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Audiobook Review / Accessories After the Fact by Sylvia Meagher

After re-reading (or listening) to Not in Your Lifetime: The Assassination of JFK by Anthony Summers, I was directed from various sources to Sylvia Meager's forensic examination of the Warren Commission's investigation of the crime. It remains so far one of my favourite JFK books and also one of my favourite investigative books overall, and I've listened to it multiple times now.

Accessories After the Fact takes the reader, or listener, on a deep and unnerving journey into the recorded facts and testimonies immersed within the JFK plot and murder. This was no easy task - the Warren Report is over 800 pages long. Though it might have been shorter had they not tried to invent something that didn't happen.

The important thing about his book is that it was written so close to the report itself. Since its publication, of course a lot more evidence emerged regarding Oswald, the Kennedys, and the situation on the whole - and of course, the second Kennedy assassination. But this isn't actually a hindrance: it gives it more of a purity in a sense, because all this extra research these past decades doesn't make it any less damning based on the evidence available at the time.

Sylvia Meagher goes into everything. I mean EVERYTHING. And it's embarrassing - at least to the Warren Commission. If you've heard the anti-conspiracy crowd go on about any specific detail of this case then this book will destroy their argument, guaranteed. The utter determination of the Warren Commission (though arguably not everyone on that commission) - a commission on a fact-finding mission, not hired to be judge, jury and executioner to Oswald and his character - to actively deter any real and pertinent factual data and physical evidence, badger witnesses, ignore essential testimony, and change the facts to suits its pre-determined guilty-outcome for Oswald is exposed for all it was it this brilliant undermining venture.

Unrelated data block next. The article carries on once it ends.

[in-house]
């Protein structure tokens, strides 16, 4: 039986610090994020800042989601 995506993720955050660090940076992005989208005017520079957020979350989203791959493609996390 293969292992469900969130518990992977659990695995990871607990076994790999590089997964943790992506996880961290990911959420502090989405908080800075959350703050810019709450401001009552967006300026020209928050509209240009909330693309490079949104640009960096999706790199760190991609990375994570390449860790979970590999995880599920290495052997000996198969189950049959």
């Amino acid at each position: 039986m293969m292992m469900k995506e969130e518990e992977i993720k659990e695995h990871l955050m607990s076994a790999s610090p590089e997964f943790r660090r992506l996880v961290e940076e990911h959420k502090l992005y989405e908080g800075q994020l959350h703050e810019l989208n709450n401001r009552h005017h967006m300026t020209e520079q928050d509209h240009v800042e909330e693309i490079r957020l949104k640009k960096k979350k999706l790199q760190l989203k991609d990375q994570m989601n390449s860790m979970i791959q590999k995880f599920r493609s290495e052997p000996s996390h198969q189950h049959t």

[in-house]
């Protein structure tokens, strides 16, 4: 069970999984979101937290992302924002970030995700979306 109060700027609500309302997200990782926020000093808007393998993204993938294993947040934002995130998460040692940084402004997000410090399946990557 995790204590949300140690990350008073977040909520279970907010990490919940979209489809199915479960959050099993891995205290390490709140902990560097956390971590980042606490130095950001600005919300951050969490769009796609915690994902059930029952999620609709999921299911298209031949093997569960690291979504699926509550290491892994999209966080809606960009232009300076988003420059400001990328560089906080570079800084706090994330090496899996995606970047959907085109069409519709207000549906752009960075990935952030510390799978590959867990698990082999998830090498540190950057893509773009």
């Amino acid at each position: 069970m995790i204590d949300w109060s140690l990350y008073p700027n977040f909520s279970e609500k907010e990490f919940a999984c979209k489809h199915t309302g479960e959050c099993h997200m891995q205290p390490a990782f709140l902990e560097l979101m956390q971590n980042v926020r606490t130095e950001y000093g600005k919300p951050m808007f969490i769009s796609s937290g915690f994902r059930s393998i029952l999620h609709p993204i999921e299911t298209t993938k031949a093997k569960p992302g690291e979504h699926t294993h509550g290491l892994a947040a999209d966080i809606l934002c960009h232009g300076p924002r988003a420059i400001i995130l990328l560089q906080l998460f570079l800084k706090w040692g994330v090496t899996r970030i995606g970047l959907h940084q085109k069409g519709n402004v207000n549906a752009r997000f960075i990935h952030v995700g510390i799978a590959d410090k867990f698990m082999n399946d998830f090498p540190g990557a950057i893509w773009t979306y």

I think the thing to take away here is that Meagher, through her analysis and the incorporation of other researchers' work, became Lee Oswald's unofficial defence representative. A man who has now, repeatedly, been shown as exonerated for the accusation of murdering John F. Kennedy through exposed evidence hidden to the public, but also evidence that was present at the time, even before Oswald was taken into custody.

The Warren Commission knew Oswald would never be convicted on the evidence - and, essentially, scathing lack of evidence - that was present at the time, and so they did all in their power, when he too had been murdered and had no voice for his defence, to frame him for it.

JFK's murder is enduring and it is terrifying, because of the scale, and the audacity, of getting rid of the leader of the free world. It's hard not to feel some sympathy to those who knew (and know) the truth to keep quiet, because if you can kill the president, you can kill anyone.


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